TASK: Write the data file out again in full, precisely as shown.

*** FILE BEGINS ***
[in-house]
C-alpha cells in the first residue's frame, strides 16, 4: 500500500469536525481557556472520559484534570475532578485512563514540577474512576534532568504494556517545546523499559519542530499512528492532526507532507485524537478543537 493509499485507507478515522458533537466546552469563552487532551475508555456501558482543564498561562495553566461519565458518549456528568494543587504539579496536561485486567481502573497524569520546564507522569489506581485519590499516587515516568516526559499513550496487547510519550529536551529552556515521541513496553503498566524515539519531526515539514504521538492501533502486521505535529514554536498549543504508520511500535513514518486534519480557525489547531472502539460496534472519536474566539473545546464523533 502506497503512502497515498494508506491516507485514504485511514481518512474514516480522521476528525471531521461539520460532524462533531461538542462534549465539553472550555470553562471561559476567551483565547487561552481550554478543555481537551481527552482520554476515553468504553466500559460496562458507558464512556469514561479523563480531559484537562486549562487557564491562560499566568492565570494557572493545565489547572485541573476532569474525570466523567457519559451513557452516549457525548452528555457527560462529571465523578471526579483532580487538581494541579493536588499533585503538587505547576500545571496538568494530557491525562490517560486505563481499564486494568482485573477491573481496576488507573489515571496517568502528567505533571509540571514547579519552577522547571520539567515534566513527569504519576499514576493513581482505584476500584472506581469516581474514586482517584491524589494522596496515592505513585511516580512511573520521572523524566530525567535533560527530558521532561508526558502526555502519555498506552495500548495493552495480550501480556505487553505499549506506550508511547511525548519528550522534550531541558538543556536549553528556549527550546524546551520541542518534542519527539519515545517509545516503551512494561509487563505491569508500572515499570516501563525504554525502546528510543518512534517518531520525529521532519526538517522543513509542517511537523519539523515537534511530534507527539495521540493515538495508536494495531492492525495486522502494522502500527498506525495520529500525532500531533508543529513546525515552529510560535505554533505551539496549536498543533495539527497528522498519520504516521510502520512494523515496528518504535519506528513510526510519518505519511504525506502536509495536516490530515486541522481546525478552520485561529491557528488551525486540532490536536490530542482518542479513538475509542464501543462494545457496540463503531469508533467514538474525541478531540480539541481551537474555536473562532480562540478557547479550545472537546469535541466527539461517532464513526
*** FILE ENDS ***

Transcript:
[in-house]
C-alpha cells in the first residue's frame, strides 16, 4: 500500500469536525481557556472520559484534570475532578485512563514540577474512576534532568504494556517545546523499559519542530499512528492532526507532507485524537478543537 493509499485507507478515522458533537466546552469563552487532551475508555456501558482543564498561562495553566461519565458518549456528568494543587504539579496536561485486567481502573497524569520546564507522569489506581485519590499516587515516568516526559499513550496487547510519550529536551529552556515521541513496553503498566524515539519531526515539514504521538492501533502486521505535529514554536498549543504508520511500535513514518486534519480557525489547531472502539460496534472519536474566539473545546464523533 502506497503512502497515498494508506491516507485514504485511514481518512474514516480522521476528525471531521461539520460532524462533531461538542462534549465539553472550555470553562471561559476567551483565547487561552481550554478543555481537551481527552482520554476515553468504553466500559460496562458507558464512556469514561479523563480531559484537562486549562487557564491562560499566568492565570494557572493545565489547572485541573476532569474525570466523567457519559451513557452516549457525548452528555457527560462529571465523578471526579483532580487538581494541579493536588499533585503538587505547576500545571496538568494530557491525562490517560486505563481499564486494568482485573477491573481496576488507573489515571496517568502528567505533571509540571514547579519552577522547571520539567515534566513527569504519576499514576493513581482505584476500584472506581469516581474514586482517584491524589494522596496515592505513585511516580512511573520521572523524566530525567535533560527530558521532561508526558502526555502519555498506552495500548495493552495480550501480556505487553505499549506506550508511547511525548519528550522534550531541558538543556536549553528556549527550546524546551520541542518534542519527539519515545517509545516503551512494561509487563505491569508500572515499570516501563525504554525502546528510543518512534517518531520525529521532519526538517522543513509542517511537523519539523515537534511530534507527539495521540493515538495508536494495531492492525495486522502494522502500527498506525495520529500525532500531533508543529513546525515552529510560535505554533505551539496549536498543533495539527497528522498519520504516521510502520512494523515496528518504535519506528513510526510519518505519511504525506502536509495536516490530515486541522481546525478552520485561529491557528488551525486540532490536536490530542482518542479513538475509542464501543462494545457496540463503531469508533467514538474525541478531540480539541481551537474555536473562532480562540478557547479550545472537546469535541466527539461517532464513526